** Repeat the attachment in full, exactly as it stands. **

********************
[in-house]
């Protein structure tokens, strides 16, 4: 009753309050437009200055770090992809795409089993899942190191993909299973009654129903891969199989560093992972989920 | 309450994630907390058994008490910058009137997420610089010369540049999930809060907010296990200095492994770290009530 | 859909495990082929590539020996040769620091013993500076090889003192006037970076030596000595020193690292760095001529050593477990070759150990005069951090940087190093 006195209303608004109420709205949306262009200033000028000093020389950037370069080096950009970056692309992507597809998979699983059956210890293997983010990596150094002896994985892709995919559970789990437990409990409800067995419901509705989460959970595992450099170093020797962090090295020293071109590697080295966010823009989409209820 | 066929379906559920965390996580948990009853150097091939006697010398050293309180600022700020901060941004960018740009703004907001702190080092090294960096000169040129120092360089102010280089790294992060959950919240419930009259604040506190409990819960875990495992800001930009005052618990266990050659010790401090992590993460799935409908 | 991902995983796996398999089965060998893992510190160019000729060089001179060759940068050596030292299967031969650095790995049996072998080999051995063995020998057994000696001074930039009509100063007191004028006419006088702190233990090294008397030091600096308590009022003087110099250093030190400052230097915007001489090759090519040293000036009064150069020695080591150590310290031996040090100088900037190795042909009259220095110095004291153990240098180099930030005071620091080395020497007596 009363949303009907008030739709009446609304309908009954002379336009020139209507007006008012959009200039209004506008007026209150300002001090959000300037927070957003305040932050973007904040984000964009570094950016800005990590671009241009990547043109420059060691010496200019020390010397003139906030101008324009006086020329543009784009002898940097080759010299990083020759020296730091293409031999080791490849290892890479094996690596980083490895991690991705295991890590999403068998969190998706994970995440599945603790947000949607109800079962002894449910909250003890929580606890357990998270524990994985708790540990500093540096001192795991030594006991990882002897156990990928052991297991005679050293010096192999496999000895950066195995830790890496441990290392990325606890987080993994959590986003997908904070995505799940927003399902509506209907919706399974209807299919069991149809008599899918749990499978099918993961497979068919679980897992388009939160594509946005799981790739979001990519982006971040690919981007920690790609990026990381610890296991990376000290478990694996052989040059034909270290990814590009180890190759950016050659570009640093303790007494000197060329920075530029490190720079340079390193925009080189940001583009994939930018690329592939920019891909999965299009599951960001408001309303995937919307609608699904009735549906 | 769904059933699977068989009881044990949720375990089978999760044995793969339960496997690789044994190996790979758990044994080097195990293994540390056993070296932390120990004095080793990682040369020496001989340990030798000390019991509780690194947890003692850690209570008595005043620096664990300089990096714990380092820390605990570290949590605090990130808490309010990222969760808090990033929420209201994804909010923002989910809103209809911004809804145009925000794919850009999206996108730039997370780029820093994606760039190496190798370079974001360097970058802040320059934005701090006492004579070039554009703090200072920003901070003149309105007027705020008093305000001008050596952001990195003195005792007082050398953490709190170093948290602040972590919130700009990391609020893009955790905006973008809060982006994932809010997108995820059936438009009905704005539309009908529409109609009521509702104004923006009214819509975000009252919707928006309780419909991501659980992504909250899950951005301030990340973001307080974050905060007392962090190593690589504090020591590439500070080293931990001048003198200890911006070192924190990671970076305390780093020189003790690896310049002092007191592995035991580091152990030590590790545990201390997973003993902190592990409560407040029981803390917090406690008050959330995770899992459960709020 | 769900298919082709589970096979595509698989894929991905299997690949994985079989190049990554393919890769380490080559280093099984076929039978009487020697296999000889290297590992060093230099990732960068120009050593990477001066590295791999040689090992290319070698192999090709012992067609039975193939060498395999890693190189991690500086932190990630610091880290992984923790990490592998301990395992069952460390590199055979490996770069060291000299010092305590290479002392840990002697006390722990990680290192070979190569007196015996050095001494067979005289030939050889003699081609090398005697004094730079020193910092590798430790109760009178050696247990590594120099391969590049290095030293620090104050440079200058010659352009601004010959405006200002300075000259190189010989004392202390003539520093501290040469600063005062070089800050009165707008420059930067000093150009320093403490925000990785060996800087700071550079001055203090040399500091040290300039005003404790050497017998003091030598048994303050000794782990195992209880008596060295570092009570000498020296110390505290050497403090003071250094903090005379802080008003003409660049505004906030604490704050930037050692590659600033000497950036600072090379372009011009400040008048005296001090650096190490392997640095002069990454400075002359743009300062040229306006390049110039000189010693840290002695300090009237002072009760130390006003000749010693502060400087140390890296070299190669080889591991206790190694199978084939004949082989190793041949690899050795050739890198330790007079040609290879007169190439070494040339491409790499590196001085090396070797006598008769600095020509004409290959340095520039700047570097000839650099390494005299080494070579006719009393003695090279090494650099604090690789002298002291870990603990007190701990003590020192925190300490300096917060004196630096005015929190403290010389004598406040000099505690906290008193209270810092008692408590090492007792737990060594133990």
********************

[in-house]
């Protein structure tokens, strides 16, 4: 009753309050437009200055770090992809795409089993899942190191993909299973009654129903891969199989560093992972989920 | 309450994630907390058994008490910058009137997420610089010369540049999930809060907010296990200095492994770290009530 | 859909495990082929590539020996040769620091013993500076090889003192006037970076030596000595020193690292760095001529050593477990070759150990005069951090940087190093 006195209303608004109420709205949306262009200033000028000093020389950037370069080096950009970056692309992507597809998979699983059956210890293997983010990596150094002896994985892709995919559970789990437990409990409800067995419901509705989460959970595992450099170093020797962090090295020293071109590697080295966010823009989409209820 | 066929379906559920965390996580948990009853150097091939006697010398050293309180600022700020901060941004960018740009703004907001702190080092090294960096000169040129120092360089102010280089790294992060959950919240419930009259604040506190409990819960875990495992800001930009005052618990266990050659010790401090992590993460799935409908 | 991902995983796996398999089965060998893992510190160019000729060089001179060759940068050596030292299967031969650095790995049996072998080999051995063995020998057994000696001074930039009509100063007191004028006419006088702190233990090294008397030091600096308590009022003087110099250093030190400052230097915007001489090759090519040293000036009064150069020695080591150590310290031996040090100088900037190795042909009259220095110095004291153990240098180099930030005071620091080395020497007596 009363949303009907008030739709009446609304309908009954002379336009020139209507007006008012959009200039209004506008007026209150300002001090959000300037927070957003305040932050973007904040984000964009570094950016800005990590671009241009990547043109420059060691010496200019020390010397003139906030101008324009006086020329543009784009002898940097080759010299990083020759020296730091293409031999080791490849290892890479094996690596980083490895991690991705295991890590999403068998969190998706994970995440599945603790947000949607109800079962002894449910909250003890929580606890357990998270524990994985708790540990500093540096001192795991030594006991990882002897156990990928052991297991005679050293010096192999496999000895950066195995830790890496441990290392990325606890987080993994959590986003997908904070995505799940927003399902509506209907919706399974209807299919069991149809008599899918749990499978099918993961497979068919679980897992388009939160594509946005799981790739979001990519982006971040690919981007920690790609990026990381610890296991990376000290478990694996052989040059034909270290990814590009180890190759950016050659570009640093303790007494000197060329920075530029490190720079340079390193925009080189940001583009994939930018690329592939920019891909999965299009599951960001408001309303995937919307609608699904009735549906 | 769904059933699977068989009881044990949720375990089978999760044995793969339960496997690789044994190996790979758990044994080097195990293994540390056993070296932390120990004095080793990682040369020496001989340990030798000390019991509780690194947890003692850690209570008595005043620096664990300089990096714990380092820390605990570290949590605090990130808490309010990222969760808090990033929420209201994804909010923002989910809103209809911004809804145009925000794919850009999206996108730039997370780029820093994606760039190496190798370079974001360097970058802040320059934005701090006492004579070039554009703090200072920003901070003149309105007027705020008093305000001008050596952001990195003195005792007082050398953490709190170093948290602040972590919130700009990391609020893009955790905006973008809060982006994932809010997108995820059936438009009905704005539309009908529409109609009521509702104004923006009214819509975000009252919707928006309780419909991501659980992504909250899950951005301030990340973001307080974050905060007392962090190593690589504090020591590439500070080293931990001048003198200890911006070192924190990671970076305390780093020189003790690896310049002092007191592995035991580091152990030590590790545990201390997973003993902190592990409560407040029981803390917090406690008050959330995770899992459960709020 | 769900298919082709589970096979595509698989894929991905299997690949994985079989190049990554393919890769380490080559280093099984076929039978009487020697296999000889290297590992060093230099990732960068120009050593990477001066590295791999040689090992290319070698192999090709012992067609039975193939060498395999890693190189991690500086932190990630610091880290992984923790990490592998301990395992069952460390590199055979490996770069060291000299010092305590290479002392840990002697006390722990990680290192070979190569007196015996050095001494067979005289030939050889003699081609090398005697004094730079020193910092590798430790109760009178050696247990590594120099391969590049290095030293620090104050440079200058010659352009601004010959405006200002300075000259190189010989004392202390003539520093501290040469600063005062070089800050009165707008420059930067000093150009320093403490925000990785060996800087700071550079001055203090040399500091040290300039005003404790050497017998003091030598048994303050000794782990195992209880008596060295570092009570000498020296110390505290050497403090003071250094903090005379802080008003003409660049505004906030604490704050930037050692590659600033000497950036600072090379372009011009400040008048005296001090650096190490392997640095002069990454400075002359743009300062040229306006390049110039000189010693840290002695300090009237002072009760130390006003000749010693502060400087140390890296070299190669080889591991206790190694199978084939004949082989190793041949690899050795050739890198330790007079040609290879007169190439070494040339491409790499590196001085090396070797006598008769600095020509004409290959340095520039700047570097000839650099390494005299080494070579006719009393003695090279090494650099604090690789002298002291870990603990007190701990003590020192925190300490300096917060004196630096005015929190403290010389004598406040000099505690906290008193209270810092008692408590090492007792737990060594133990």